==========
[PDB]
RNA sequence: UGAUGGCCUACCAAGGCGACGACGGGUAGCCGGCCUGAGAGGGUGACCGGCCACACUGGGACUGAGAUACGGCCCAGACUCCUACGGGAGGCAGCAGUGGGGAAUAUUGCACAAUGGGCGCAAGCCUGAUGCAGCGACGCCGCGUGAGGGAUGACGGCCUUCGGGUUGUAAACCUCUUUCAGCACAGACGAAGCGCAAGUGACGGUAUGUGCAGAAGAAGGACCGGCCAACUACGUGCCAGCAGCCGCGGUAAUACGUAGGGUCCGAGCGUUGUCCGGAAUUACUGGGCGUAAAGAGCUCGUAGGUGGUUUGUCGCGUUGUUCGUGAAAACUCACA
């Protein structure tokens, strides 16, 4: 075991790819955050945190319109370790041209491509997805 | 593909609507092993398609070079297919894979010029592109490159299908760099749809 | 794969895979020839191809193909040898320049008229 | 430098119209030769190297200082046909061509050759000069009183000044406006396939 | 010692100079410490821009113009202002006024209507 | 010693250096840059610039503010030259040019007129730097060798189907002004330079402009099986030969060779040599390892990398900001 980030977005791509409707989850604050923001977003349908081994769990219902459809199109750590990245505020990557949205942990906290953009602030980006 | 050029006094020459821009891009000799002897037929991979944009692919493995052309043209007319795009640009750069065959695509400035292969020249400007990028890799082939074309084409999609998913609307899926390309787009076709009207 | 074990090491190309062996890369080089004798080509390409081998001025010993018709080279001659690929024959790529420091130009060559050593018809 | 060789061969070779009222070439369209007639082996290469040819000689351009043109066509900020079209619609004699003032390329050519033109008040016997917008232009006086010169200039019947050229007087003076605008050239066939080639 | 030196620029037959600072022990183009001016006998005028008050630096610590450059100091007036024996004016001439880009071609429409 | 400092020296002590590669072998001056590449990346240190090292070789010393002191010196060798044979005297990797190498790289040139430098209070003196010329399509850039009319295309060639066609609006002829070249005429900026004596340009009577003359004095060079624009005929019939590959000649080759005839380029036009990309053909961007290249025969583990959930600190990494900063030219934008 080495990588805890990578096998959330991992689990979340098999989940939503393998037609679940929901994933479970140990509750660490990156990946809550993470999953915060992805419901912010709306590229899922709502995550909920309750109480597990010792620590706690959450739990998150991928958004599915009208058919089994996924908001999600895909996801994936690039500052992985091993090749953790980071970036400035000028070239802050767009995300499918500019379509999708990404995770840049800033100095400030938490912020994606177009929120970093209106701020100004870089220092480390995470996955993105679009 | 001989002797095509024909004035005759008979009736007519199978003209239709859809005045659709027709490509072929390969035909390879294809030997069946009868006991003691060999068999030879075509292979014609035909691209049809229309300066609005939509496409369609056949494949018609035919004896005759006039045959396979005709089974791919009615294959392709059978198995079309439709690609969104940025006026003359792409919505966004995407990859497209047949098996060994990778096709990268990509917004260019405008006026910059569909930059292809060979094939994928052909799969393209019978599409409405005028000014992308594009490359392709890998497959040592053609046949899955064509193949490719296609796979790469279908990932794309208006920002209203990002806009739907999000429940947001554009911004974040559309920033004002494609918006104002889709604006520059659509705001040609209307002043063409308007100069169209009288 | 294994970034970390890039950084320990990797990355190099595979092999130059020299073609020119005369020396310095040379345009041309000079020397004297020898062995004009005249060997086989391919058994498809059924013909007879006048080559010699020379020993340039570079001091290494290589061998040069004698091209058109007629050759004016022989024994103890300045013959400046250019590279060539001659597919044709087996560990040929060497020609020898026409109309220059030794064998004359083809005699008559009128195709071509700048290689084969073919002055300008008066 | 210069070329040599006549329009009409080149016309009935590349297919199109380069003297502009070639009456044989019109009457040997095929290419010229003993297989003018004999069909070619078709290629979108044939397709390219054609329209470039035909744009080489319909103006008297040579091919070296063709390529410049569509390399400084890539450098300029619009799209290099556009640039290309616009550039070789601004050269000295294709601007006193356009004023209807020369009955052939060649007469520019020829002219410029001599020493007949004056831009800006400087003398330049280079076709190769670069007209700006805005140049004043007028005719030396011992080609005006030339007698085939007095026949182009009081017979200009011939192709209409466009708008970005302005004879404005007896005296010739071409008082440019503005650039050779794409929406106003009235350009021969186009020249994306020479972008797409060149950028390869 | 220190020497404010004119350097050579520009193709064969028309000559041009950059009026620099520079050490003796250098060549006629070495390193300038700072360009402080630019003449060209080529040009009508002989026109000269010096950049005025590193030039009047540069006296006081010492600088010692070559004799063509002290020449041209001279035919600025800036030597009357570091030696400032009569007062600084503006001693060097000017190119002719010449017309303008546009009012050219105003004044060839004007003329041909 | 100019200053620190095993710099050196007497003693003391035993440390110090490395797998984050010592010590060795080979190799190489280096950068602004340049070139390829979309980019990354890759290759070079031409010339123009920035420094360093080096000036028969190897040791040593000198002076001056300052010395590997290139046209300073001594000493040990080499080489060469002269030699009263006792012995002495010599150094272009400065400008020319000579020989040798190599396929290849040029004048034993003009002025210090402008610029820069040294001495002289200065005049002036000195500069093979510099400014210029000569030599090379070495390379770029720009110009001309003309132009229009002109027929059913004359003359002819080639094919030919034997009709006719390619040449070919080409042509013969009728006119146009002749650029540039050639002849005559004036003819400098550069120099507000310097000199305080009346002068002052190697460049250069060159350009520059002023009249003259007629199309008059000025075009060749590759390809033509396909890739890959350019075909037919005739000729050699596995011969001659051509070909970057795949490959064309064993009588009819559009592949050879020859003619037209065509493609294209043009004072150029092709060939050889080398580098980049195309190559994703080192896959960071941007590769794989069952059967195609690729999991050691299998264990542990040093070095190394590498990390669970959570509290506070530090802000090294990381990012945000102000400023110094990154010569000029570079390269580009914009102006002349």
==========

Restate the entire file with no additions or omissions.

[PDB]
RNA sequence: UGAUGGCCUACCAAGGCGACGACGGGUAGCCGGCCUGAGAGGGUGACCGGCCACACUGGGACUGAGAUACGGCCCAGACUCCUACGGGAGGCAGCAGUGGGGAAUAUUGCACAAUGGGCGCAAGCCUGAUGCAGCGACGCCGCGUGAGGGAUGACGGCCUUCGGGUUGUAAACCUCUUUCAGCACAGACGAAGCGCAAGUGACGGUAUGUGCAGAAGAAGGACCGGCCAACUACGUGCCAGCAGCCGCGGUAAUACGUAGGGUCCGAGCGUUGUCCGGAAUUACUGGGCGUAAAGAGCUCGUAGGUGGUUUGUCGCGUUGUUCGUGAAAACUCACA
């Protein structure tokens, strides 16, 4: 075991790819955050945190319109370790041209491509997805 | 593909609507092993398609070079297919894979010029592109490159299908760099749809 | 794969895979020839191809193909040898320049008229 | 430098119209030769190297200082046909061509050759000069009183000044406006396939 | 010692100079410490821009113009202002006024209507 | 010693250096840059610039503010030259040019007129730097060798189907002004330079402009099986030969060779040599390892990398900001 980030977005791509409707989850604050923001977003349908081994769990219902459809199109750590990245505020990557949205942990906290953009602030980006 | 050029006094020459821009891009000799002897037929991979944009692919493995052309043209007319795009640009750069065959695509400035292969020249400007990028890799082939074309084409999609998913609307899926390309787009076709009207 | 074990090491190309062996890369080089004798080509390409081998001025010993018709080279001659690929024959790529420091130009060559050593018809 | 060789061969070779009222070439369209007639082996290469040819000689351009043109066509900020079209619609004699003032390329050519033109008040016997917008232009006086010169200039019947050229007087003076605008050239066939080639 | 030196620029037959600072022990183009001016006998005028008050630096610590450059100091007036024996004016001439880009071609429409 | 400092020296002590590669072998001056590449990346240190090292070789010393002191010196060798044979005297990797190498790289040139430098209070003196010329399509850039009319295309060639066609609006002829070249005429900026004596340009009577003359004095060079624009005929019939590959000649080759005839380029036009990309053909961007290249025969583990959930600190990494900063030219934008 080495990588805890990578096998959330991992689990979340098999989940939503393998037609679940929901994933479970140990509750660490990156990946809550993470999953915060992805419901912010709306590229899922709502995550909920309750109480597990010792620590706690959450739990998150991928958004599915009208058919089994996924908001999600895909996801994936690039500052992985091993090749953790980071970036400035000028070239802050767009995300499918500019379509999708990404995770840049800033100095400030938490912020994606177009929120970093209106701020100004870089220092480390995470996955993105679009 | 001989002797095509024909004035005759008979009736007519199978003209239709859809005045659709027709490509072929390969035909390879294809030997069946009868006991003691060999068999030879075509292979014609035909691209049809229309300066609005939509496409369609056949494949018609035919004896005759006039045959396979005709089974791919009615294959392709059978198995079309439709690609969104940025006026003359792409919505966004995407990859497209047949098996060994990778096709990268990509917004260019405008006026910059569909930059292809060979094939994928052909799969393209019978599409409405005028000014992308594009490359392709890998497959040592053609046949899955064509193949490719296609796979790469279908990932794309208006920002209203990002806009739907999000429940947001554009911004974040559309920033004002494609918006104002889709604006520059659509705001040609209307002043063409308007100069169209009288 | 294994970034970390890039950084320990990797990355190099595979092999130059020299073609020119005369020396310095040379345009041309000079020397004297020898062995004009005249060997086989391919058994498809059924013909007879006048080559010699020379020993340039570079001091290494290589061998040069004698091209058109007629050759004016022989024994103890300045013959400046250019590279060539001659597919044709087996560990040929060497020609020898026409109309220059030794064998004359083809005699008559009128195709071509700048290689084969073919002055300008008066 | 210069070329040599006549329009009409080149016309009935590349297919199109380069003297502009070639009456044989019109009457040997095929290419010229003993297989003018004999069909070619078709290629979108044939397709390219054609329209470039035909744009080489319909103006008297040579091919070296063709390529410049569509390399400084890539450098300029619009799209290099556009640039290309616009550039070789601004050269000295294709601007006193356009004023209807020369009955052939060649007469520019020829002219410029001599020493007949004056831009800006400087003398330049280079076709190769670069007209700006805005140049004043007028005719030396011992080609005006030339007698085939007095026949182009009081017979200009011939192709209409466009708008970005302005004879404005007896005296010739071409008082440019503005650039050779794409929406106003009235350009021969186009020249994306020479972008797409060149950028390869 | 220190020497404010004119350097050579520009193709064969028309000559041009950059009026620099520079050490003796250098060549006629070495390193300038700072360009402080630019003449060209080529040009009508002989026109000269010096950049005025590193030039009047540069006296006081010492600088010692070559004799063509002290020449041209001279035919600025800036030597009357570091030696400032009569007062600084503006001693060097000017190119002719010449017309303008546009009012050219105003004044060839004007003329041909 | 100019200053620190095993710099050196007497003693003391035993440390110090490395797998984050010592010590060795080979190799190489280096950068602004340049070139390829979309980019990354890759290759070079031409010339123009920035420094360093080096000036028969190897040791040593000198002076001056300052010395590997290139046209300073001594000493040990080499080489060469002269030699009263006792012995002495010599150094272009400065400008020319000579020989040798190599396929290849040029004048034993003009002025210090402008610029820069040294001495002289200065005049002036000195500069093979510099400014210029000569030599090379070495390379770029720009110009001309003309132009229009002109027929059913004359003359002819080639094919030919034997009709006719390619040449070919080409042509013969009728006119146009002749650029540039050639002849005559004036003819400098550069120099507000310097000199305080009346002068002052190697460049250069060159350009520059002023009249003259007629199309008059000025075009060749590759390809033509396909890739890959350019075909037919005739000729050699596995011969001659051509070909970057795949490959064309064993009588009819559009592949050879020859003619037209065509493609294209043009004072150029092709060939050889080398580098980049195309190559994703080192896959960071941007590769794989069952059967195609690729999991050691299998264990542990040093070095190394590498990390669970959570509290506070530090802000090294990381990012945000102000400023110094990154010569000029570079390269580009914009102006002349």